When Jefferson County sheriff's Deputies Mike Sensano and Ronnie Newman head to work, they know they have a lot of backup.
Not so much from their fellow deputies — who are often 30 to 40 minutes away— but from residents of the remote and rugged communities where they live and work.
"We are a part of the community," said Sensano, a gruff Hawaiian with the calloused hands of a ranch hand. "And the community is part of us."
An argument can be made that all police officers are part of the communities where they work. But Sensano and Newman, "resident deputies" who live in county-funded homes near Buffalo Creek and Deckers, can make an even stronger case: The two are on call 24 hours a day in a 210-square-mile area in southwest Jeffco with only two paved roads.
Sensano has been a resident deputy for the last five years and was a K-9 deputy in various parts of Jeffco before that. Newman has done the job for six years and has served as a school resource officer at Evergreen High School and previously served as a traditional deputy in Jeffco and in Arkansas.
The pair carry specialized equipment that enables them to respond to myriad situations.
"This thing is pretty packed," Sensano said, pointing to his Ford Super Duty truck.
The two are trained in water rescue and fire suppression, and carry wetsuits and light firefighting equipment. They have rugged all-terrain vehicles in their trucks that can be equipped with tracks for snow. They're trained to drive a snow-cat that can carry up to 12 people, similar to the ones used at ski resorts. They carry powerful searchlights and survival vests complete with meals ready to eat, or MREs.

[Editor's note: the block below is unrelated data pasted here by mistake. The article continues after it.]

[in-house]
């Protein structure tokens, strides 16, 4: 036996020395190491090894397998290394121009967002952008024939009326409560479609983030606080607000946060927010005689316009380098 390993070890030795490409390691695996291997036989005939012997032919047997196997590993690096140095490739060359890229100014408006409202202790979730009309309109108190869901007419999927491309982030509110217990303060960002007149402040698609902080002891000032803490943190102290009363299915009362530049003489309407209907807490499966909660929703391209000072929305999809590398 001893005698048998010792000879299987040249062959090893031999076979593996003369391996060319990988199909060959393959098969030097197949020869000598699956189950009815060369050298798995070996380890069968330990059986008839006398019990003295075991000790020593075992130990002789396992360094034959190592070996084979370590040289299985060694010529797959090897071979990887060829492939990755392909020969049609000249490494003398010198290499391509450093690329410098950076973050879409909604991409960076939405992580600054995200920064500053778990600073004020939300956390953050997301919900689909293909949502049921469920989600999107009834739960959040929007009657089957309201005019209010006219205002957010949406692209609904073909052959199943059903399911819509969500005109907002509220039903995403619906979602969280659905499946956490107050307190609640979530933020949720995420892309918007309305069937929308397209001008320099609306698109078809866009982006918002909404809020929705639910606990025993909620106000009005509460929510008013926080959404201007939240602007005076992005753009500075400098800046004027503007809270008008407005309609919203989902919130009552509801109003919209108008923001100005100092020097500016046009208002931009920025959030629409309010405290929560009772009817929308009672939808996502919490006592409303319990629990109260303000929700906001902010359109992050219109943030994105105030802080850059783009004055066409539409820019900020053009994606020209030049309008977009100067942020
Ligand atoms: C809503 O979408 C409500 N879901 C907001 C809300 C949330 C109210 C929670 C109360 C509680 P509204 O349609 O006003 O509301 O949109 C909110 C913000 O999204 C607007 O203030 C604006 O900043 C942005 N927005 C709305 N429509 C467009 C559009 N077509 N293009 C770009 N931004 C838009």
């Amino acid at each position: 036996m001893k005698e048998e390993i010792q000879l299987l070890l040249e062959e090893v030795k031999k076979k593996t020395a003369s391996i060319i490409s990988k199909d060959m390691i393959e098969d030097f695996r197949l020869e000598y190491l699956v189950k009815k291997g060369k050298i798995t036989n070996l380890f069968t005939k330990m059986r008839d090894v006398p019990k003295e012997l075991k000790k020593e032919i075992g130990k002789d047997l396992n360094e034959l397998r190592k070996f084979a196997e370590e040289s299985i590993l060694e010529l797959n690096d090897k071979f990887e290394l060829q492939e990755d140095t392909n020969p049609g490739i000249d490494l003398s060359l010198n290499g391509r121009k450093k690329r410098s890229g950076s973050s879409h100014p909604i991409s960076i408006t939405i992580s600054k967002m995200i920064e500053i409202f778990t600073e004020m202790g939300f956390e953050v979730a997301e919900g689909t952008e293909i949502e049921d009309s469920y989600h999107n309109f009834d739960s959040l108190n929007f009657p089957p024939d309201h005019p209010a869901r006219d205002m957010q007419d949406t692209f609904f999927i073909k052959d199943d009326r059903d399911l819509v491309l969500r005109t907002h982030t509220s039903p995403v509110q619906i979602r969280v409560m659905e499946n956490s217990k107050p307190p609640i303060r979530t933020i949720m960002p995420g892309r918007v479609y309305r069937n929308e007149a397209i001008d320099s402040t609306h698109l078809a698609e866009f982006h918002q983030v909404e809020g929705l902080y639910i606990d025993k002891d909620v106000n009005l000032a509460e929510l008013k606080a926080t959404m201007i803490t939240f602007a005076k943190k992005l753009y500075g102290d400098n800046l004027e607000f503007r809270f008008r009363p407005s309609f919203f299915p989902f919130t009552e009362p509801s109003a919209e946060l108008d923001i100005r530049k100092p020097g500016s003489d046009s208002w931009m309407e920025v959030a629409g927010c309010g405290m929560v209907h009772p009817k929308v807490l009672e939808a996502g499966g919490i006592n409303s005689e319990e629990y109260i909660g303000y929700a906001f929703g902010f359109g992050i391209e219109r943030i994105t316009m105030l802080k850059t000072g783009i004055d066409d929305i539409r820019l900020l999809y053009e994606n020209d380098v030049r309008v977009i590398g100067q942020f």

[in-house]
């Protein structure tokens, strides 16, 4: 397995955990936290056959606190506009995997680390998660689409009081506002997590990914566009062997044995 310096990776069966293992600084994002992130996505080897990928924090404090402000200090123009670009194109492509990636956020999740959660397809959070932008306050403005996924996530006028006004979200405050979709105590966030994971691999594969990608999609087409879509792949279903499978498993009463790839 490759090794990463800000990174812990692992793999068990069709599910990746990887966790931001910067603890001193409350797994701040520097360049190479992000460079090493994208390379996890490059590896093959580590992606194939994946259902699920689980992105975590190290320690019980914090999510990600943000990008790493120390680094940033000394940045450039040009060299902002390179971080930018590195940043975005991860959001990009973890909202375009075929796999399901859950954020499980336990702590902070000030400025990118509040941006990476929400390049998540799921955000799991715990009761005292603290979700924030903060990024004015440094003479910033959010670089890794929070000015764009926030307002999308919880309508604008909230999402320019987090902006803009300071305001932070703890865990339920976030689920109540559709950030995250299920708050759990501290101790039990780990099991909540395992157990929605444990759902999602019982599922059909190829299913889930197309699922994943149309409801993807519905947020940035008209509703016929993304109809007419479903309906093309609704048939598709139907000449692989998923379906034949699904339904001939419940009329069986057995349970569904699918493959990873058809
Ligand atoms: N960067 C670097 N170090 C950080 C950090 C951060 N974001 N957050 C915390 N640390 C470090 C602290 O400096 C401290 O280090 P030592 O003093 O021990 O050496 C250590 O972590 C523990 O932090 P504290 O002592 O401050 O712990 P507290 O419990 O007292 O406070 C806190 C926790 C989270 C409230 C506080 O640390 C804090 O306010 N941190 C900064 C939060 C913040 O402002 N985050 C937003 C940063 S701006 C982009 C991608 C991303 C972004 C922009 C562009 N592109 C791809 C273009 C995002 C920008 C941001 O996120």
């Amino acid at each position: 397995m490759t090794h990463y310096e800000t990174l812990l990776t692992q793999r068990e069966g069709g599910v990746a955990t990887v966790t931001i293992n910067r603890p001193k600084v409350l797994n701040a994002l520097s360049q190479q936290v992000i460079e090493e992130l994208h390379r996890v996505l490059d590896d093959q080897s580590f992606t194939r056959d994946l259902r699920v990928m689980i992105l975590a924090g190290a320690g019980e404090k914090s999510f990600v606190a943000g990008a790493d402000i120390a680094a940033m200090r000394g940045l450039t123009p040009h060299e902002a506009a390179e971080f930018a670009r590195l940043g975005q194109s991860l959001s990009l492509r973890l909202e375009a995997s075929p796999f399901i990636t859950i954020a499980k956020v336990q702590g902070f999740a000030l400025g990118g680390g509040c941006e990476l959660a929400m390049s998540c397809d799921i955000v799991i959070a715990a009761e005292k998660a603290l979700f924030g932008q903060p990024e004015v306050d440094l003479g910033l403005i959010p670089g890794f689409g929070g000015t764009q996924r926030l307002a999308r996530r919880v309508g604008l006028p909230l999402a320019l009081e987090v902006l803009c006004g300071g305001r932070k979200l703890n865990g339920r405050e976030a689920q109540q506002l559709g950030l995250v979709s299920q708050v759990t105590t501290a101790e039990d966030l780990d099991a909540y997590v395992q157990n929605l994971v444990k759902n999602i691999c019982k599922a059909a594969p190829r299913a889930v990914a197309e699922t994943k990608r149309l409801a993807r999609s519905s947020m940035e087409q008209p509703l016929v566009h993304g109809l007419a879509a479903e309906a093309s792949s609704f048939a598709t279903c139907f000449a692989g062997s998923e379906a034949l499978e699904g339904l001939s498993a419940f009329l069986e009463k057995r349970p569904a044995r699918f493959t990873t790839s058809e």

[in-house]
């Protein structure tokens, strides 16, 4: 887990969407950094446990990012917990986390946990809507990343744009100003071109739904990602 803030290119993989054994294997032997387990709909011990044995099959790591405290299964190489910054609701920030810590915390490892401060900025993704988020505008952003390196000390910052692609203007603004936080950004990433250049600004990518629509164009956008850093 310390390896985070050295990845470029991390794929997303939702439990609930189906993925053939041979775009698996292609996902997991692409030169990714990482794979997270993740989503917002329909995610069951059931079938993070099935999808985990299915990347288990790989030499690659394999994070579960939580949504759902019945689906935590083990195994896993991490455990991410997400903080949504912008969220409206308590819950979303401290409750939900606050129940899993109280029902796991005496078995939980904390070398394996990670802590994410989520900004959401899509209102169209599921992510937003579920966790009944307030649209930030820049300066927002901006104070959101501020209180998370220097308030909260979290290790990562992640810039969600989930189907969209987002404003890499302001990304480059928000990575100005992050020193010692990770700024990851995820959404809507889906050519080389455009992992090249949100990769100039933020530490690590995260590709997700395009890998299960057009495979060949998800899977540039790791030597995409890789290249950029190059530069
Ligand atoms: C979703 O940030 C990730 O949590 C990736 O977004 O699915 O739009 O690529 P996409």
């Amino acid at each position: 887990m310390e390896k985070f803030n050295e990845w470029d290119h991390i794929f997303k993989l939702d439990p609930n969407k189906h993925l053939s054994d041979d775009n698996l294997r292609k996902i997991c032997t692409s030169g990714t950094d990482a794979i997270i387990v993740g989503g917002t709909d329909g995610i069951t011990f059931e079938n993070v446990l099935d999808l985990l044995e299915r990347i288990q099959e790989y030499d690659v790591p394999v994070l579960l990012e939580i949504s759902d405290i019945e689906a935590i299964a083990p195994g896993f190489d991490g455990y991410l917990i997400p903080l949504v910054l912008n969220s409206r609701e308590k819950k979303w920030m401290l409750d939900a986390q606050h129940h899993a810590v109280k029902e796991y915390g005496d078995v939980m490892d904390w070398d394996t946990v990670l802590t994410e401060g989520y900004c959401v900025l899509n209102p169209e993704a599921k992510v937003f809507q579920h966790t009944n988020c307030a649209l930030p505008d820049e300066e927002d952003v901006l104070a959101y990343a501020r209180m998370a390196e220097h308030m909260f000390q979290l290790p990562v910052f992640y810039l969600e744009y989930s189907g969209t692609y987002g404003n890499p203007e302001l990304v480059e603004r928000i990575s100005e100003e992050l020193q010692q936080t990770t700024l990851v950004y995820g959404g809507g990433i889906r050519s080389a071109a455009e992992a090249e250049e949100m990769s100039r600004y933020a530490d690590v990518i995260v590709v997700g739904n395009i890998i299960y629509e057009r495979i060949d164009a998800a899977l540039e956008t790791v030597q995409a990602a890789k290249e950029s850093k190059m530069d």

They also have large maps of the areas they patrol, but rarely refer to them because they know their beats so well.
But in light of their remote patrol areas and the terrain, the most important tools at their disposal may be their experience and personalities.
"You've got to know how to talk to people," Newman said. "Treat people with respect. Give them fair treatment and be consistent."
"If you sense something is wrong, there's always reverse on the truck," Sensano joked, referring to situations in which he or Newman may be outnumbered by suspicious types. "But I got cover from the community."
Newman said his connection with and respect for the community are keys to staying safe and getting the job done.
"Most people in town have my home phone number, and it doesn't bother me at all," Newman said.
The two listed plenty of positives about their jobs — great communities, plenty of wildlife, seeing more stars than city dwellers can imagine. But there are drawbacks.
"You don't have the ability to get somewhere quick," Sensano said. "And travel takes an outrageous amount of time," he added, referring to the drive to Golden for meetings at headquarters.
But their job as the county’s only two resident deputies has notable rewards.
Newman recalled one memorable day when he responded to a report of a man having a heart attack. Newman used his automated external defibrillator to get the man’s heart back into a normal rhythm — though it took four tries. Paramedics who responded half an hour after the call went out later told Newman he likely saved the man's life.
"I was pumped up for days on that call," Newman said. "It was the highlight of my whole career."
Sensano told of patrolling in a forest with the ATV when he saved a man who was minutes from committing suicide. He also told of finding lost hikers, helping to capture fugitives and responding to a hiker who had found a skull that turned out to be more than 100 years old.
Sensano added that in the run-up to the Democratic National Convention, he reported to federal agencies suspicious activity that he believed was related to the convention. He wouldn't elaborate.
Both men say they love the job, love where they work and love the people they serve.
"I love the diverse communities," Newman said.
"It's fantastic up here," Sensano said. "Everyone knows us or knows of us. … We enjoy working with the folks."